The word loss is easily identifiable with loss of business, money or usually financial issues. The other time it comes close is when you lose someone, mostly a love one, either because of a break up or death. In either scenarios, the experience of loss can be varying and then follows the process of grief which has its own challenges.
Let’s start by defining loss, which according to the Merriam Webster Dictionary says: the act of losing possession, a person, a failure to gain, win, obtain or utilize.
We can property, a job, a business, the car, a phone, all kinds of materialistic possessions and while they may give us temporary grief or stress, for most part they can be replaced or even found. You can end up reconciling financially and emotionally all your data is available on a cloud so you can start over again. Let’s not dismiss the fact that losing a job or business or financial flow can ruin the everyday life and end up costing a life. Here, then there is grief that requires immediate attention.
Losing a person is sometimes almost impossible to get over. The good news is that there is help and it is advisable to process the grief with a professional like a Counsellor in Psychology or even Psychiatrist if required. The consequences of delayed grief is detrimental to the mental health wellbeing of not only the individual suffering the loss but to others nearby.
A breakup in a relationship can have its own complications. There are a lot of factors to consider, from how long you have been going out, how close and intimate where you and expectations you had invested, among other items. The worst pain of the breakup is the ghosting or the shut down, especially because today’s technology and communication tools allow us to be in touch every second in many ways possible. Thus, to accept or to shut out someone and go blank on them is perhaps the millennial way of denial. The most gentle explanation that can help you understand “ghosting” is by Russell Brand, check out his video on ‘Why You Got Ghosted?’
American-Swiss Psychiatrist Dr. Elisabeth Kübler-Ross was asked to write a book on death and dying that patients were facing at the hospital. She had several interviews with the patients and she too admitted that till the last moment they demonstrated hope. Subsequently came the stages of grief and these are 1. Denial and isolation; 2. Anger; 3. Bargaining; 4. Depression; 5. Acceptance. (Read More)
In the case of a breakup there can be 7 stages of grief and these are: 1. Desperate for Answers; 2. Denial; 3. Bargaining; 4. Relapse; 5. Anger; 6. Initial Acceptance; 7. Redirected Hope. (Read More)
It is not a must that you have to experience each stage in sequence, you can either overlap or get stuck in either stage. However, each person has their own way of processing grief and are perfectly entitled to do so. If however the grief is prolonged, delayed and starts to affect their physical, mental health and everyday of life, then there is need for urgent intervention.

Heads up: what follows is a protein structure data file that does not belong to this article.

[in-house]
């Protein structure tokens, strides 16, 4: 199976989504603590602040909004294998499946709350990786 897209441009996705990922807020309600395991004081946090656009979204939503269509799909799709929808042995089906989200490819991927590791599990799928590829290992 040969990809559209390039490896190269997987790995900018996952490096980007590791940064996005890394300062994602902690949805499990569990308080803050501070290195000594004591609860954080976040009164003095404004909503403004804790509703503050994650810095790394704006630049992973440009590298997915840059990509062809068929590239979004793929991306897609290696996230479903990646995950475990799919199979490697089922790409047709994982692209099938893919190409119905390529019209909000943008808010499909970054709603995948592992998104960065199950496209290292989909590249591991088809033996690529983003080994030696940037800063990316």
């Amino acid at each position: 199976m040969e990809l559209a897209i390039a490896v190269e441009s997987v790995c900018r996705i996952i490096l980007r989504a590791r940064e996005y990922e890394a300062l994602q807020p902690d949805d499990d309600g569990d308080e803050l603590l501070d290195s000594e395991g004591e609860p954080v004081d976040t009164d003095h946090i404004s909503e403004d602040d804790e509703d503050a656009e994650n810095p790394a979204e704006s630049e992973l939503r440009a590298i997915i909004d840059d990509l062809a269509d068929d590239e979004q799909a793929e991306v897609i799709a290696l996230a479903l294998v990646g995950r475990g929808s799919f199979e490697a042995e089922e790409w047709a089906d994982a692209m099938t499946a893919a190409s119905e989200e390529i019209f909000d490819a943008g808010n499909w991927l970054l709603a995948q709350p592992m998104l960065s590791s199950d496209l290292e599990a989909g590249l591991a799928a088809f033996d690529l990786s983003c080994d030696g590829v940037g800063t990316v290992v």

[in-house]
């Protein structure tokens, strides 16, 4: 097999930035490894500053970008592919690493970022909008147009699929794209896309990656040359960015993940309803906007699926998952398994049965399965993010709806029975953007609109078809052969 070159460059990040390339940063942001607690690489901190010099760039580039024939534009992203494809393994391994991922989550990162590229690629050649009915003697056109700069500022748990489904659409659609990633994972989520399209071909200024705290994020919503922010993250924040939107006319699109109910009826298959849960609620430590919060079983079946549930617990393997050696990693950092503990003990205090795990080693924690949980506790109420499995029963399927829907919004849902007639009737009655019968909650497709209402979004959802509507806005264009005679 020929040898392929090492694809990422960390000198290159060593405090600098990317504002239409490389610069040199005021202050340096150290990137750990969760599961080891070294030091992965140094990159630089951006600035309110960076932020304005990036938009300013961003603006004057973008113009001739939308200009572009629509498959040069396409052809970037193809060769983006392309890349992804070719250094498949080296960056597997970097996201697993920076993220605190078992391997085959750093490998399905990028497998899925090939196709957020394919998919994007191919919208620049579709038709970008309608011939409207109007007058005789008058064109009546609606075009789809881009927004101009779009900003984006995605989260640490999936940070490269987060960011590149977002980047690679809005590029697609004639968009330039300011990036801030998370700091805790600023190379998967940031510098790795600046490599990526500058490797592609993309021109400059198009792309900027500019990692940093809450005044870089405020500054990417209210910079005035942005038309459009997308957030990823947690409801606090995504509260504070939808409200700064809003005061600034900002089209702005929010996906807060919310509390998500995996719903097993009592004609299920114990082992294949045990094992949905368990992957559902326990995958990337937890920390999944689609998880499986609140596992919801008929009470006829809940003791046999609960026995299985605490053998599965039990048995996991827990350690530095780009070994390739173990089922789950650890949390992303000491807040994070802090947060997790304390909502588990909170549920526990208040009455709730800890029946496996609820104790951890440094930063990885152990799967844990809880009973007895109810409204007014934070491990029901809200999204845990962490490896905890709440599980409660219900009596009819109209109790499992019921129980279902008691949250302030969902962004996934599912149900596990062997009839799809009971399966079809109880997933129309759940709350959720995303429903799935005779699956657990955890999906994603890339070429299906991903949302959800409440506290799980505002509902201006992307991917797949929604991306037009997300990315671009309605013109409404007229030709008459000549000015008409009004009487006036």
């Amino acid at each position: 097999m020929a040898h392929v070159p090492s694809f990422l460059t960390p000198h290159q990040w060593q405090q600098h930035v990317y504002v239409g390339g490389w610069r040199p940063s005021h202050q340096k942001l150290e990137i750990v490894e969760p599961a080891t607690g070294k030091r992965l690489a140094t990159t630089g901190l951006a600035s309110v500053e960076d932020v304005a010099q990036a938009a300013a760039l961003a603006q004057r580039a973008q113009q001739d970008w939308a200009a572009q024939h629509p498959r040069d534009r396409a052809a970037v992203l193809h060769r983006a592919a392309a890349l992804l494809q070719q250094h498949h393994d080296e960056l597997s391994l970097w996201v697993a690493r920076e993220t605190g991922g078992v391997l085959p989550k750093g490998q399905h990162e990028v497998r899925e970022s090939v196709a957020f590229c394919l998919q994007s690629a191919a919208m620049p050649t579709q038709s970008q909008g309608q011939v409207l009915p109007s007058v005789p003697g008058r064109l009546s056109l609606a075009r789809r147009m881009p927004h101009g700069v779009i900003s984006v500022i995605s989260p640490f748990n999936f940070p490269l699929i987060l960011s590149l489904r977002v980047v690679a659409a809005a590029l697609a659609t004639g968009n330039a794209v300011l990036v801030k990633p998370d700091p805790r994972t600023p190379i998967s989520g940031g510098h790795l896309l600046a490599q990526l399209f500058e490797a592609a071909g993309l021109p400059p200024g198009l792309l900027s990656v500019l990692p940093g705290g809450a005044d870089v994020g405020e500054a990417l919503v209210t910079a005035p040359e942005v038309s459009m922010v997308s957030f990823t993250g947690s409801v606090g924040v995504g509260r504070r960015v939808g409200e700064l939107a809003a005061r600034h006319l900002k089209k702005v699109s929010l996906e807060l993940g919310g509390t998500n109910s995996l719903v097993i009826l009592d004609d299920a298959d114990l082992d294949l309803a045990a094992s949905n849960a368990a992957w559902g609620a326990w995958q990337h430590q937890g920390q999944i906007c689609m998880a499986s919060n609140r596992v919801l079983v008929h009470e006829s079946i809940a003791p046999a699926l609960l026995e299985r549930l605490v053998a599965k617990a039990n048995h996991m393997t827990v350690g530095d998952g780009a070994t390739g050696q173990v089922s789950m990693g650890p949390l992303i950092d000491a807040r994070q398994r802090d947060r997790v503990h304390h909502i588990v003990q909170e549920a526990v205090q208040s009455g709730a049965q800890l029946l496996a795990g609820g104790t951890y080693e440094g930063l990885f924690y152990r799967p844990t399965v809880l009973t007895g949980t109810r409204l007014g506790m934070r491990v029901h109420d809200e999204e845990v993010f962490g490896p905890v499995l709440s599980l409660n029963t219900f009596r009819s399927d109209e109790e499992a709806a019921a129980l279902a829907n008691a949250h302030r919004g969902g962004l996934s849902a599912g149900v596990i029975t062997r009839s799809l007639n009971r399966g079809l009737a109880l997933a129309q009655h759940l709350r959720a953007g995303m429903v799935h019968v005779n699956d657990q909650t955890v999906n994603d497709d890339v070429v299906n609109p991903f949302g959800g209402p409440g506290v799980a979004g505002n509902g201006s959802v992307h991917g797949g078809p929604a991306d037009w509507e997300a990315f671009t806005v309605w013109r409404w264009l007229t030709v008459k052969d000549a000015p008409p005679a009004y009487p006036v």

Death in any way is unplanned and carries the biggest shock still for most. During the current pandemic Covid-19, the world has awakened to what it means to lose not only life, but the way of life, to be strangled by a virus and be held hostage. This has been a great example of how humans are being faced with the phenomenon that the Master/God is the one and only having the power of your life. Doctors and nurses can help you prolong, but ultimately He decides how many more breaths you have to take. Never has humanity come close to such a death defying situation. The positive side has been that quite a few have rediscovered the beauty of life and the value of relationships. That money, possessions and statuses do not last, but the touch of a hand, the kiss on the cheek, the emotional discussions and watching of your loved ones, still burn the fire of life inside us.
Initially there is denial to accept the isolation and lockdown; then came the anger and the urgency to put blame on someone or a country; quickly we started to bargain on how best to cope; then the depression set in when bills were due, jobs were lost, loved ones succumbed to the virus; and now we are in acceptance- that this is the new normal and we need to move forward.
This grief process has been varied from city to city, country to country, society to society, family to family depending on economic, social and financial statuses. Also, a leading factor has been the access to Internet, which determined the connectivity between humans to keep talking, sharing and being there regardless of physical distancing.
This loss of life and time can not be replaced, but is has served a lesson that grief is real and needs attention. Nothing is normal anymore and your definition of normal can be different from another and that is perfectly ok. Another term often used to accept loss is, “closure”. Pauline Boss in the the podcast series of “On Being by Krista Tippett” lays it out beautifully, that closure can be called “ambiguous loss”.
How you close the chapter on what’s lost and the person who has gone is entirely up to you. Just know that certain mysteries will remain. Let them be.
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